FODMAP and Beans

FODMAP and Beans
(Last Updated On: February 24, 2021)

As mentioned in my FODMAP chili sin carne recipe, beans and legumes are super healthy, but quite difficult to eat on the FODMAP diet. Luckily most beans have allowed portion sizes within the FODMAP diet. So read on for your best information on FODMAP and Beans!

Health Benefits of Beans

If you don’t follow the FODMAP diet, it does not really matter what beans you decide on eating, basically, all of them are healthy! Whether you eat lentils, mung beans, white or brown beans all are the best for your health.

Beans are high in protein, which renders them a great vegetarian protein source instead of meat. Having no meat for a day is great for the environment and for your health (read more about that in my article about meat). A vegetarian food pattern helps lower the chances of heart disease. And beans, in general, have properties to reduce your LDL-cholesterol. Other than that, they are packed with fiber, B-vitamins, iron, and calcium. That’s a healthy deal!

FODMAP and Beans

Not all FODMAP’s are present in beans. The main FODMAP content in beans is the oligosaccharides, and more precisely GOS. The oligosaccharide group is split up into fructooligosaccharides (FOS) and galactooligosaccharides (GOS) and those 2 can certainly have a different outcome on your gut issues.
It can actually be, that you react to GOS and not to FOS. And the other way around. So always challenge your FODMAP’s to make sure you’re not leaving out products you can actually eat. And do make sure you eat beans if you know you’re intolerant to either fructose, polyols or lactose and not the oligosaccharides. Because beans won’t hurt you then.

I could go into a very in-depth explanation of the difference between GOS and FOS. But since that has a lot to do with chemistry, I’ll leave the specifics out. In short, it has all to do with the way the body digests certain molecules. You need different enzymes to break down GOS than you need with FOS.

The good thing about all FODMAP’s is that they are all water-soluble. This means that FODMAP’s leech out into the water, and you can actually use this to your advantage! Make sure to properly drain your beans and rinse them after draining. This way you will wash away most of the FODMAP’s that have leeched into the water, and this helps keep your belly calm.

Are you having difficulties doing the FODMAP diet all by yourself and would you like guidance from a specialized dietitian? Schedule an online consultation at my online dietitian practice Darm diëtist, and I will help you with all your questions!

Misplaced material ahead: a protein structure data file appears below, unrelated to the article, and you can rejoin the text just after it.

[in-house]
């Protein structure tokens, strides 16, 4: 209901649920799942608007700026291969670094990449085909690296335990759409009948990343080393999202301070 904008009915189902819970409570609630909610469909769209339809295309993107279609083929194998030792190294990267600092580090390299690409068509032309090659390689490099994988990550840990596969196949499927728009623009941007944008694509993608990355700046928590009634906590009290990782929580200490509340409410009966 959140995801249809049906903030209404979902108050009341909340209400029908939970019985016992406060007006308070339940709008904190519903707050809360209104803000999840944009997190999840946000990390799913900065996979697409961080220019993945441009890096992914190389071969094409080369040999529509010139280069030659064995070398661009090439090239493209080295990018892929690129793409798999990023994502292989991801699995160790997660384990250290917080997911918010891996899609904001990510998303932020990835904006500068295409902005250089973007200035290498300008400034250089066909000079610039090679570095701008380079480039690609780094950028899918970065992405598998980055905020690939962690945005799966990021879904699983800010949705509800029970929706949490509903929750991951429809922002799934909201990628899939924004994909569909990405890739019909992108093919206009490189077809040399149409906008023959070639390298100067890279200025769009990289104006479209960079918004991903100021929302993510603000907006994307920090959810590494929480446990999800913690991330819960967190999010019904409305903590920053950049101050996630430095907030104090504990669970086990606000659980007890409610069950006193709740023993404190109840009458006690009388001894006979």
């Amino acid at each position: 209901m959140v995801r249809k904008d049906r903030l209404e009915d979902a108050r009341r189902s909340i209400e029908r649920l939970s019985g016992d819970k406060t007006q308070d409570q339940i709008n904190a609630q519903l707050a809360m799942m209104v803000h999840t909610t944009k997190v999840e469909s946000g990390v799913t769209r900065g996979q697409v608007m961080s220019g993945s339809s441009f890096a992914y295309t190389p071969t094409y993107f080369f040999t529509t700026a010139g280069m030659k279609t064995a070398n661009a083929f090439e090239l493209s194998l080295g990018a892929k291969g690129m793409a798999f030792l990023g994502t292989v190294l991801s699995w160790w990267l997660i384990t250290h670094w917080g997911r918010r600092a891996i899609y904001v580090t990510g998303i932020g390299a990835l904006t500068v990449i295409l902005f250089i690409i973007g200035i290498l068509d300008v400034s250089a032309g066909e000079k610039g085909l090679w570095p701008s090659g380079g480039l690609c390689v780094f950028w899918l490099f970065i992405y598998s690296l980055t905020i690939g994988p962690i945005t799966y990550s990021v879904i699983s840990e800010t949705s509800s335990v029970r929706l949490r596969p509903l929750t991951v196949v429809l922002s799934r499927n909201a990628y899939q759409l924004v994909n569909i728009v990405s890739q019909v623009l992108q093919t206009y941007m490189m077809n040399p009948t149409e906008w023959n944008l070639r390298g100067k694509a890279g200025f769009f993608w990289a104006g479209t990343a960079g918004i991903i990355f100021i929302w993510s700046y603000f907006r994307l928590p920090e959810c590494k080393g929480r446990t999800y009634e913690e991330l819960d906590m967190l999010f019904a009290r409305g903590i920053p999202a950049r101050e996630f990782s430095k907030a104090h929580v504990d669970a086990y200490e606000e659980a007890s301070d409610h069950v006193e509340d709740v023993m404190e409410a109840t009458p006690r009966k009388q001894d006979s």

Portion Sizes of FODMAP Beans

As mentioned, canned and drained beans have a lower FODMAP content than boiled ones. So I have only listed the boiled and drained beans since you can have more of those! With the amounts listed below, be aware of FODMAP stacking. FODMAP stacking can happen if you use multiple types of beans in one meal and they all contain GOS. This way you can actually reach your tolerance limit by ingesting too much of the FODMAP. This rule also applies to all the other FODMAP’s, so be aware of the stacking.

The portions listed below are listed as provided by the Monash University.

FODMAP Beans
Beans (use canned, then drain and rinse!)Portion size
Adzuki Beans38 grams
Black Beans40 grams
Butter Beans35 grams
Chickpeas42 grams
Edamame90 grams
Garbanzo Beans42 grams
Lentils46 grams
Lentils, Green23 grams
Lentils, Red23 grams
Lima Beans39 grams
Mungbeans53 grams
Mungbeans, sprouted95 grams

So as you can see, most beans are suitable for the FODMAP diet at around 40 grams. And some even higher around 95 grams! Try to add a variety of the beans to your diet to not miss out on their health benefits!

Have you been eating beans on the FODMAP diet? What is your experience with it? Let me know!



8 thoughts on “FODMAP and Beans”

    • Hey Rita,
      Thank you for your question. It really depends on the type of beans you want to be using. Some are low FODMAP when sprouted, others aren’t.
      I suggest you check the Monash University FODMAP app for those specifics!

      Happy holidays!
      ~Manon

  • I use mostly dry beans and not canned but they are properly soaked and cooked. Many suggest canned beans for FODMAP but aren’t home cooked just fine?

    • Hey there, home-cooked can definitely be fine. It really matters to soak and cook and drain the beans well. FODMAPs are water-soluble and in general, the canned beans are soaked longer, since they are kept in the can. So I’d advise being careful with it, and thoroughly (and long) soak and rinse.

  • Hi Manon,
    What about runner beans (snijbonen)? They are not listed in the Monash app. Do you know if they are safe to eat, when on a Fodmap diet?
    Thanks, Judy

    • Hey Judy, if they are not listed in the FODMAP app, then we’re out of luck….. They haven’t been tested. I would guess them to be similar to snow peas since they both belong to the beans family. But no certainty there. If you know your triggers already (have completed FODMAP). I’d say just give it a try. Start with a small portion and slowly build it up, just like you would in the reintroduction phase. Hope this helps!

    • Hey there, thanks for your message. Boiled Navy beans have been tested and have come out as not suitable for the low FODMAP diet, unfortunately. So I’d say the same for canned/rinsed ones. If you know your specific FODMAP intolerances already you might be able to eat them since they contain only GOS and fructans.

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